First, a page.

Parents who drank alcohol while watching the Super Bowl were more likely than those who abstained to use aggressive discipline on their children during the game, a new study shows.
Most of the parents in the study – more than 90% – were mothers, which is significant, said .
Most studies that examine alcohol use tend to focus on people’s typical drinking habits. But special occasions like holidays, weddings and big sporting events may be anything but typical, Freisthler said.
“When you ask about typical drinking behavior, people may say they usually only have one beer a day,” she said. “But on the Fourth of July they may say they have four beers. That could be a big difference.”
This study was part of a larger project that asked parents in central Ohio to report on their alcohol use and parenting techniques three times a day for 14 days. For this study, the researchers included parents who participated during the Super Bowl in February 2021 (255 participants) and one week later on Valentine’s Day (184 participants).
All the parents in the study had a child who was 2 to 12 years old at the time.
During the three times on Super Bowl Sunday and Valentine’s Day (and on the rest of the 14 days in the study) parents were asked whether they were drinking alcohol and whether they were using punitive or aggressive discipline with their child.
That could include discipline such as spanking or shaking the child, or shouting or yelling at them – not just to stop a behavior but to call them a name or shame them. This includes behaviors that are less severe than official child abuse or neglect, yet more frequent.
The study didn’t find any relationship between alcohol use and aggressive discipline on most days studied – but the results of the Super Bowl and Valentine’s Day stood out, according to Freisthler.
“That’s why we think drinking on special occasions deserves more attention,” she said.
There are many reasons why the use of alcohol during the Super Bowl may make parents – particularly mothers – more likely to use aggressive discipline, Freisthler said.
“When you add stress and alcohol, that is not a good combination. There’s the stress of the game, particularly if you’re invested in one of the teams. If mothers are hosting a Super Bowl party, that’s another level of stress,” she said.
“And for mothers, if their husbands are invested in the game, they may feel it is their job to keep the kids quiet and out of the way of the TV.”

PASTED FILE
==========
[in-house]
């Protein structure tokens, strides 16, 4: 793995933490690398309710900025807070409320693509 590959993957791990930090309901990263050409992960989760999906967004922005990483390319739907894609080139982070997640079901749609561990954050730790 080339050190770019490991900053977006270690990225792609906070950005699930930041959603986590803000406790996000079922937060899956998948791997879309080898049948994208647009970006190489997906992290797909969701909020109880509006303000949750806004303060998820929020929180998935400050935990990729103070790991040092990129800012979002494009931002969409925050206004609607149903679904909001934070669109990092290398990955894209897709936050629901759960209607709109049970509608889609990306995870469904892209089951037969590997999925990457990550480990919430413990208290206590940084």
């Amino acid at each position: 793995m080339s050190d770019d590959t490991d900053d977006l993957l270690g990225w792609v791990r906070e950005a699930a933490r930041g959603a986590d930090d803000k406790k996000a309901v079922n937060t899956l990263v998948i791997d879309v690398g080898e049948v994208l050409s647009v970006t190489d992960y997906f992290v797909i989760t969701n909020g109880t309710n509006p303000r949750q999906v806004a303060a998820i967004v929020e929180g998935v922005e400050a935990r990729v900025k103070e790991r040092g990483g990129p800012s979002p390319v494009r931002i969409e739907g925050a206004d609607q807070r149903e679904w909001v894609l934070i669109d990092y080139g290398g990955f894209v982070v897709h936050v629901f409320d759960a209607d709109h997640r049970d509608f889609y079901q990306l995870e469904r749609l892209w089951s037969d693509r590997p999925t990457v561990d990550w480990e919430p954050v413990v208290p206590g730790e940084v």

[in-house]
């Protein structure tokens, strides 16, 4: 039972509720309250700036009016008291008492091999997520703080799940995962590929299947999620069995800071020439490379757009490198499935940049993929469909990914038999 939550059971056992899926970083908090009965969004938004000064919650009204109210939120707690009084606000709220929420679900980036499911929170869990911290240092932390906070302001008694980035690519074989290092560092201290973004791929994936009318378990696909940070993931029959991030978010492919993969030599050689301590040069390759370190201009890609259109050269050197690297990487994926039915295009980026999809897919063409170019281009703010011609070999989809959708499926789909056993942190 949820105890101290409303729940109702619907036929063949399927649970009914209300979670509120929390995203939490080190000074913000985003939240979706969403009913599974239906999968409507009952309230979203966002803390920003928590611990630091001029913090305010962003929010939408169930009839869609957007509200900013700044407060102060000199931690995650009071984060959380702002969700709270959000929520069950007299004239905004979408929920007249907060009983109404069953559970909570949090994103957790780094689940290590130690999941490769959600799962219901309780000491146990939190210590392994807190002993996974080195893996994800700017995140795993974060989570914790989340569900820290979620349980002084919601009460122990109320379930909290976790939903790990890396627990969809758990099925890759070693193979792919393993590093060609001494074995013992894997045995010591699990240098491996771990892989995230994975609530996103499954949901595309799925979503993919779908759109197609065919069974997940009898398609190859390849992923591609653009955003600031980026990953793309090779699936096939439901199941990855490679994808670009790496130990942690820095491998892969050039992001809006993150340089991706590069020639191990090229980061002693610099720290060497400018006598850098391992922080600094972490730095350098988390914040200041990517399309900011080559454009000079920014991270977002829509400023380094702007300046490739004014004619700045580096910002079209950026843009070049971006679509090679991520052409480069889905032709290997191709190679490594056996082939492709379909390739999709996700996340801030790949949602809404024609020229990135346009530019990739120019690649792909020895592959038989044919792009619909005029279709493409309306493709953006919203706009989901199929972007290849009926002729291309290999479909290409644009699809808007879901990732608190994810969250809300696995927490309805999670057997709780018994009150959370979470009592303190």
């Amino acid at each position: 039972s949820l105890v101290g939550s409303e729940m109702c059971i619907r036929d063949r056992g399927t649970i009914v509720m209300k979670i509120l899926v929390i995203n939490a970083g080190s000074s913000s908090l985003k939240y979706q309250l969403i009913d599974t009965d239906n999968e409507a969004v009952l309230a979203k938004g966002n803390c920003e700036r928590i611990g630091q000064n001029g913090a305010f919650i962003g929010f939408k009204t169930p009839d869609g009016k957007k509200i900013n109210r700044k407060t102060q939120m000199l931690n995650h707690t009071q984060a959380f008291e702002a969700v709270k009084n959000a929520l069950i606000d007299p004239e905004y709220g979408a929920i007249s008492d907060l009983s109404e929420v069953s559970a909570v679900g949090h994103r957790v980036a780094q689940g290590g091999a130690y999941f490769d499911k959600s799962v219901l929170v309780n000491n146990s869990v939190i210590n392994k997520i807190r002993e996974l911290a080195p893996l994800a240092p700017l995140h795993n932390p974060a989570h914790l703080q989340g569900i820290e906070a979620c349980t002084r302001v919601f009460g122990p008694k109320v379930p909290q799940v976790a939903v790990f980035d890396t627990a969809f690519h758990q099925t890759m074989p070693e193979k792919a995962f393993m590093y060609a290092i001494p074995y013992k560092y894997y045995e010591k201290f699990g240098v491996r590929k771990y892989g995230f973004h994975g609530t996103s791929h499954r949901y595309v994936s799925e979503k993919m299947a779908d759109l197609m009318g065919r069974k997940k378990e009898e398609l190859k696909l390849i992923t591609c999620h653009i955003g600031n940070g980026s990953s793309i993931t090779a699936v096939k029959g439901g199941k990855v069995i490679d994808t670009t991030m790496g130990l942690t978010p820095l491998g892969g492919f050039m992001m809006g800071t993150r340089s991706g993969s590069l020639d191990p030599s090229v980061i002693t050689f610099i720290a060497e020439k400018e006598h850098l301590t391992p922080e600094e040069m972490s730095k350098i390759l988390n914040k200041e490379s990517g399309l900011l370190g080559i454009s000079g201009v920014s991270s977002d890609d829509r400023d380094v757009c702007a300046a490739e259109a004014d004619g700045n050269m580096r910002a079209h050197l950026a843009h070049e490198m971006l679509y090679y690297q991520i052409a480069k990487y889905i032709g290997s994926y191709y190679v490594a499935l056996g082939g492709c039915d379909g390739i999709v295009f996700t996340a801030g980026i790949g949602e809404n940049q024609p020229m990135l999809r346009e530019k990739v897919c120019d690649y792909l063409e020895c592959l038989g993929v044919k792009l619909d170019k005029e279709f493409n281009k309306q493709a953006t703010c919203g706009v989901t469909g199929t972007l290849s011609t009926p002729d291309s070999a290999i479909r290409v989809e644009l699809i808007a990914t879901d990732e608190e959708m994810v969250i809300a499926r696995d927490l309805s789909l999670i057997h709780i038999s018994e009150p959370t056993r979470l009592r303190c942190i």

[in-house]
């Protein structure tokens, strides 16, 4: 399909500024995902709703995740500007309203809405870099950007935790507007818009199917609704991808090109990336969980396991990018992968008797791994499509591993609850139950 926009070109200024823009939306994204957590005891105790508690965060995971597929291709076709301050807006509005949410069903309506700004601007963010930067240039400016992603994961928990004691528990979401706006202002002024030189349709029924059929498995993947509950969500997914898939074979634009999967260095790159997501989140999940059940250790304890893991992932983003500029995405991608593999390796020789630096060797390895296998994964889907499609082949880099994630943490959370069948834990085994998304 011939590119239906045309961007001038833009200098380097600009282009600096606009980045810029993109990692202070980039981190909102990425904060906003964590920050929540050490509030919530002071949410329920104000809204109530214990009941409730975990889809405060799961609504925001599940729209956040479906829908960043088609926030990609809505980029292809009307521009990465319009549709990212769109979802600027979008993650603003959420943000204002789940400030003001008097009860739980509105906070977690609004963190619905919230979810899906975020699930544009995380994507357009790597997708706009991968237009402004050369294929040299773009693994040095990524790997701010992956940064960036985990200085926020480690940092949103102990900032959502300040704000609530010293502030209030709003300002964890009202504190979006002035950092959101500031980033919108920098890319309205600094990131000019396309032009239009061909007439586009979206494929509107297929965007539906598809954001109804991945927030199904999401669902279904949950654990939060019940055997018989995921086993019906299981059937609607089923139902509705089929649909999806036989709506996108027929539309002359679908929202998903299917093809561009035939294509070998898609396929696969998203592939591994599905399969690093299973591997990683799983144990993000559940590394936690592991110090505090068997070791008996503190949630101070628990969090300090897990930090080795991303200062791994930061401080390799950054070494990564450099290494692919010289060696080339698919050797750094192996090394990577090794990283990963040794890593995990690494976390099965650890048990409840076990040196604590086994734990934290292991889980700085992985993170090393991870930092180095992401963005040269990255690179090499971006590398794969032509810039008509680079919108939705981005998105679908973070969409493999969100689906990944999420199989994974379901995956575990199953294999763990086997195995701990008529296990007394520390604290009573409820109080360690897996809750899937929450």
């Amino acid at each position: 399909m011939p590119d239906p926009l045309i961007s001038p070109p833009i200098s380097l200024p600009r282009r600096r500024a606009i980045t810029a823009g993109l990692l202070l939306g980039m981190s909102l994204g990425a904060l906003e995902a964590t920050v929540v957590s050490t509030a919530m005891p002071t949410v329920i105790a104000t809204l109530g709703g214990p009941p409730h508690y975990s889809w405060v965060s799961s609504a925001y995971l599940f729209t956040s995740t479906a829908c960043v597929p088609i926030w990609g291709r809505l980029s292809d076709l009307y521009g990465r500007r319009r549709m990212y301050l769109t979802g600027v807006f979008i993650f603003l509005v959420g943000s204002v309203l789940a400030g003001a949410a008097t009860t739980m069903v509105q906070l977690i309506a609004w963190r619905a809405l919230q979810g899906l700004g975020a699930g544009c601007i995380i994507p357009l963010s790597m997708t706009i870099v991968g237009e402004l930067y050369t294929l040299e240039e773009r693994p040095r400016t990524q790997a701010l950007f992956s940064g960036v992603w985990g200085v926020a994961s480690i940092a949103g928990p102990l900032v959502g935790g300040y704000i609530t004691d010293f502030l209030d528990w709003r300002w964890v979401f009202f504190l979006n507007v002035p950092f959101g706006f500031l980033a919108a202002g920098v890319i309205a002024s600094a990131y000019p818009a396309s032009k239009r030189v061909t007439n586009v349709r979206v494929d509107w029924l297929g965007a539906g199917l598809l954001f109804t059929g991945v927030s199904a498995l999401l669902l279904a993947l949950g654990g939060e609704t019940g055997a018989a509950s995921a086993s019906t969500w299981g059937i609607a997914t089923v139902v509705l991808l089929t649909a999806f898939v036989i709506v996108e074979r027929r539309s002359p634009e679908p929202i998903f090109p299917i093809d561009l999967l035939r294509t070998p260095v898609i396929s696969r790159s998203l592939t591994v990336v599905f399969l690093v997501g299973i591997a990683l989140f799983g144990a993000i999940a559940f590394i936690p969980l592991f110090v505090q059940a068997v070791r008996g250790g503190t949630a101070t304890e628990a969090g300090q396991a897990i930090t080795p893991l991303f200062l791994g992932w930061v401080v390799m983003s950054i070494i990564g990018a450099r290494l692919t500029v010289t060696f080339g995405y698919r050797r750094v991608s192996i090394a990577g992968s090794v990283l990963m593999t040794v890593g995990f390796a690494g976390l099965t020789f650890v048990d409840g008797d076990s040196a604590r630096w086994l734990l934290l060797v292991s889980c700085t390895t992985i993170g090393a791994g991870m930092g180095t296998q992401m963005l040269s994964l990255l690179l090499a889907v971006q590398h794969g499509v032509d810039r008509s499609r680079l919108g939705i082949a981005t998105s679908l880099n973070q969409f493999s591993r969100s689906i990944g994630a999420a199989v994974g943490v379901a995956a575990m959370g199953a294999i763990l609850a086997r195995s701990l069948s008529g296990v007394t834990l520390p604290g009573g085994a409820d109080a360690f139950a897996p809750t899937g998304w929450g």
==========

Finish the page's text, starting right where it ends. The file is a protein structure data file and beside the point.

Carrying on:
The reason that Valentine’s Day resulted in less use of aggressive discipline, despite the alcohol use, may be because of the different nature of that holiday compared to the Super Bowl, according to Freisthler.
On Valentine’s Day, the parents may be more likely to be drinking at a restaurant, away from their children. They may feel less stress than normal because of the nature of the romantic holiday, and alcohol use could enhance the good feelings – all of which could lead to less harsh discipline.
But Freisthler noted that there are probably more special occasions throughout the year that resemble the Super Bowl than Valentine’s Day. Holidays like Christmas and the Fourth of July often involve events at home with large groups of people and children around, and also involve more alcohol use than usual.
“We need to understand how much parents are drinking on special occasions, how that differs from their normal drinking behaviors, and how is that related to their parenting,” she said. “That’s what we are trying to get at in this study.”
Knowing that drinking on special occasions affects levels of drinking – and parenting – means that parents can take steps beforehand to minimize negative impacts, she said.
For example, during events like the Super Bowl, parents could hire babysitters if they are able. They could have a special room set up for the kids with fun activities. Or maybe some people who are not interested in the game, like possibly grandparents, could entertain the children during the game.
“Parents need to create environments that are most conducive to positive parenting and reduce the risk of harsh parenting,” she said.
Freisthler conducted the study with Joselyn Sarabia, a doctoral student in social work at Ohio State, and Jennifer Price Wolf, associate professor of social work at San Jose State University.